Marijuana plants can help to treat the brain-damaging effects of Alzheimer's disease, say Salk Institute scientists. Experts find that tetrahydrocannabinol (THC) and related compounds in cannabis can stoke the cellular removal of the toxic amyloid beta that is closely linked to the illness.
"Although other studies have offered evidence that cannabinoids might be neuroprotective against the symptoms of Alzheimer's, we believe our study is the first to demonstrate that cannabinoids affect both inflammation and amyloid beta accumulation in nerve cells," says Salk Professor David Schubert, a senior author of the paper on the new research.
Even though the probe is in an incipient phase, it may help to understand the role of inflammation in Alzheimer's disease. It might indicate that new therapeutics can be developed to treat the illness.
Alzheimer's is a worrying disease that can take a patient to severe memory loss and affect his ability for everyday tasks. Amyloid beta is linked to cellular inflammation as well as neuron death.
"Inflammation within the brain is a major component of the damage associated with Alzheimer's disease, but it has always been assumed that this response was coming from immune-like cells in the brain, not the nerve cells themselves," says Antonio Currais, a postdoctoral researcher in Schubert's laboratory and first author of the paper. "When we were able to identify the molecular basis of the inflammatory response to amyloid beta, it became clear that THC-like compounds that the nerve cells make themselves may be involved in protecting the cells from dying."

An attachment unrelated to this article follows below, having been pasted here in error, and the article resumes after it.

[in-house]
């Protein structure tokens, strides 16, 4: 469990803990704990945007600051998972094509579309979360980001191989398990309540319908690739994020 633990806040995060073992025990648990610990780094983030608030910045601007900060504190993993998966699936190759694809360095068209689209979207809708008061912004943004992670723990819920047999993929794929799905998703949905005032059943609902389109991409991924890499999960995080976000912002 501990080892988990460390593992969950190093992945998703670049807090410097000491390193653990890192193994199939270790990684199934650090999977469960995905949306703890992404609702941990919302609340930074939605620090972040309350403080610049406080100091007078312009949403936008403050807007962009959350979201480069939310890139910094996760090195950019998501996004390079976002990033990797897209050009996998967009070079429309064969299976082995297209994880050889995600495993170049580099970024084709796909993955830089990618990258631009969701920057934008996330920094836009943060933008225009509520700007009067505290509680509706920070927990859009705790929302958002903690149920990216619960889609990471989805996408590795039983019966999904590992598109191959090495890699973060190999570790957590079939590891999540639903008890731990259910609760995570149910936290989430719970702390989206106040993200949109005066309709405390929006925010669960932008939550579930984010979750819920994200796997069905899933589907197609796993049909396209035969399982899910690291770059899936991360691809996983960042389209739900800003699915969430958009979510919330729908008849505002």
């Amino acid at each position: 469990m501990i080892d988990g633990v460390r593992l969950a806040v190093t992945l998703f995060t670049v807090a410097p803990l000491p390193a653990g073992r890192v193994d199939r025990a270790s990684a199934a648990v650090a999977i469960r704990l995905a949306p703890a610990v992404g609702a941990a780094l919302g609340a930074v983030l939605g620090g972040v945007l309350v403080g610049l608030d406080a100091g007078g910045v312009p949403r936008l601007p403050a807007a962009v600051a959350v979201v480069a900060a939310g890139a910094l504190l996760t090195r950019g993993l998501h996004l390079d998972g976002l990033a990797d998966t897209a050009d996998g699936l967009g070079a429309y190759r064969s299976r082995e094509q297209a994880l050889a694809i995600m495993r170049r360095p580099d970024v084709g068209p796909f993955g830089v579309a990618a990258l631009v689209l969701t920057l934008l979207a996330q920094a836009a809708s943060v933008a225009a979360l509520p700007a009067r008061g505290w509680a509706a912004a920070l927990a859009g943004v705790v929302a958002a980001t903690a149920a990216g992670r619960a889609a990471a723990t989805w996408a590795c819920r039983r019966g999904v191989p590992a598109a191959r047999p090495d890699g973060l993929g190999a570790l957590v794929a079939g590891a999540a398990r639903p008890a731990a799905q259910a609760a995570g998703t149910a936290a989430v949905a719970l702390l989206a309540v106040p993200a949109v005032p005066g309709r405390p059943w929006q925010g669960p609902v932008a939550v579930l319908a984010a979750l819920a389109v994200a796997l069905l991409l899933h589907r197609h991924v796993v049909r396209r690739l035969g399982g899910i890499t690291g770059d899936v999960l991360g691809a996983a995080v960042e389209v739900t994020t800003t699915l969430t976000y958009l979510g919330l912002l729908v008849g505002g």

Neurons were developed in the laboratory for preliminary studies. Cannabis compounds such as THC brought down the amyloid beta protein levels and also wiped out the inflammatory response from nerve cells due to the protein. It enabled the nerve cells to live through it.
"When we were able to identify the molecular basis of the inflammatory response to amyloid beta, it became clear that THC-like compounds that the nerve cells make themselves may be involved in protecting the cells from dying," said another author, Antonio Currais in a statement.
The study was published in Aging and Mechanisms of Disease